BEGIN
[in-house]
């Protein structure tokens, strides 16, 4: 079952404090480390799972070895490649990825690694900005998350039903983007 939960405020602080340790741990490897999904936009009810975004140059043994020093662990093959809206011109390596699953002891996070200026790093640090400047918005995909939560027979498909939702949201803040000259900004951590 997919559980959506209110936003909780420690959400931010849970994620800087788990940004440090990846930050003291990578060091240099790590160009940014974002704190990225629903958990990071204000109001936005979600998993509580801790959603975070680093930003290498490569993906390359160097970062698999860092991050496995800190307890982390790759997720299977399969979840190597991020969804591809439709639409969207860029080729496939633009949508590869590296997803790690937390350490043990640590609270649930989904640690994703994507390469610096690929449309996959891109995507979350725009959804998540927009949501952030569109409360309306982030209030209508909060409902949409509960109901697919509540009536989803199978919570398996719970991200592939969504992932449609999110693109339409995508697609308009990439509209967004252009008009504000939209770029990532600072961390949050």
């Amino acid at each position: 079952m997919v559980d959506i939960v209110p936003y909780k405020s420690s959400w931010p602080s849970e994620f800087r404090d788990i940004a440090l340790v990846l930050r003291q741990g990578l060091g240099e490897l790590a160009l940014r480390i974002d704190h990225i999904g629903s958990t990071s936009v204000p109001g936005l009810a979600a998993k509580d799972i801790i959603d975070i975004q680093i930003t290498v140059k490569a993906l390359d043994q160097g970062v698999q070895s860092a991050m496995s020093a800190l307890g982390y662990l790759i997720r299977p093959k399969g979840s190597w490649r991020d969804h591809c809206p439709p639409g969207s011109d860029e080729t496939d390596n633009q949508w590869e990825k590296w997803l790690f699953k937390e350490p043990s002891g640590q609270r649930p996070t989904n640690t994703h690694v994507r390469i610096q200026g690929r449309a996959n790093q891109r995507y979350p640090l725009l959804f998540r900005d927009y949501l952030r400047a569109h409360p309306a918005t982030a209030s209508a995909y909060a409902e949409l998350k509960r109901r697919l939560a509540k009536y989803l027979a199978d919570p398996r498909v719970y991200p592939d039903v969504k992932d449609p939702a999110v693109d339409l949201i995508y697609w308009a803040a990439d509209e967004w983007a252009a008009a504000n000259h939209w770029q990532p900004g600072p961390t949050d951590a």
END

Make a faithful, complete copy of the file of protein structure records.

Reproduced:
[in-house]
């Protein structure tokens, strides 16, 4: 079952404090480390799972070895490649990825690694900005998350039903983007 939960405020602080340790741990490897999904936009009810975004140059043994020093662990093959809206011109390596699953002891996070200026790093640090400047918005995909939560027979498909939702949201803040000259900004951590 997919559980959506209110936003909780420690959400931010849970994620800087788990940004440090990846930050003291990578060091240099790590160009940014974002704190990225629903958990990071204000109001936005979600998993509580801790959603975070680093930003290498490569993906390359160097970062698999860092991050496995800190307890982390790759997720299977399969979840190597991020969804591809439709639409969207860029080729496939633009949508590869590296997803790690937390350490043990640590609270649930989904640690994703994507390469610096690929449309996959891109995507979350725009959804998540927009949501952030569109409360309306982030209030209508909060409902949409509960109901697919509540009536989803199978919570398996719970991200592939969504992932449609999110693109339409995508697609308009990439509209967004252009008009504000939209770029990532600072961390949050």
């Amino acid at each position: 079952m997919v559980d959506i939960v209110p936003y909780k405020s420690s959400w931010p602080s849970e994620f800087r404090d788990i940004a440090l340790v990846l930050r003291q741990g990578l060091g240099e490897l790590a160009l940014r480390i974002d704190h990225i999904g629903s958990t990071s936009v204000p109001g936005l009810a979600a998993k509580d799972i801790i959603d975070i975004q680093i930003t290498v140059k490569a993906l390359d043994q160097g970062v698999q070895s860092a991050m496995s020093a800190l307890g982390y662990l790759i997720r299977p093959k399969g979840s190597w490649r991020d969804h591809c809206p439709p639409g969207s011109d860029e080729t496939d390596n633009q949508w590869e990825k590296w997803l790690f699953k937390e350490p043990s002891g640590q609270r649930p996070t989904n640690t994703h690694v994507r390469i610096q200026g690929r449309a996959n790093q891109r995507y979350p640090l725009l959804f998540r900005d927009y949501l952030r400047a569109h409360p309306a918005t982030a209030s209508a995909y909060a409902e949409l998350k509960r109901r697919l939560a509540k009536y989803l027979a199978d919570p398996r498909v719970y991200p592939d039903v969504k992932d449609p939702a999110v693109d339409l949201i995508y697609w308009a803040a990439d509209e967004w983007a252009a008009a504000n000259h939209w770029q990532p900004g600072p961390t949050d951590a």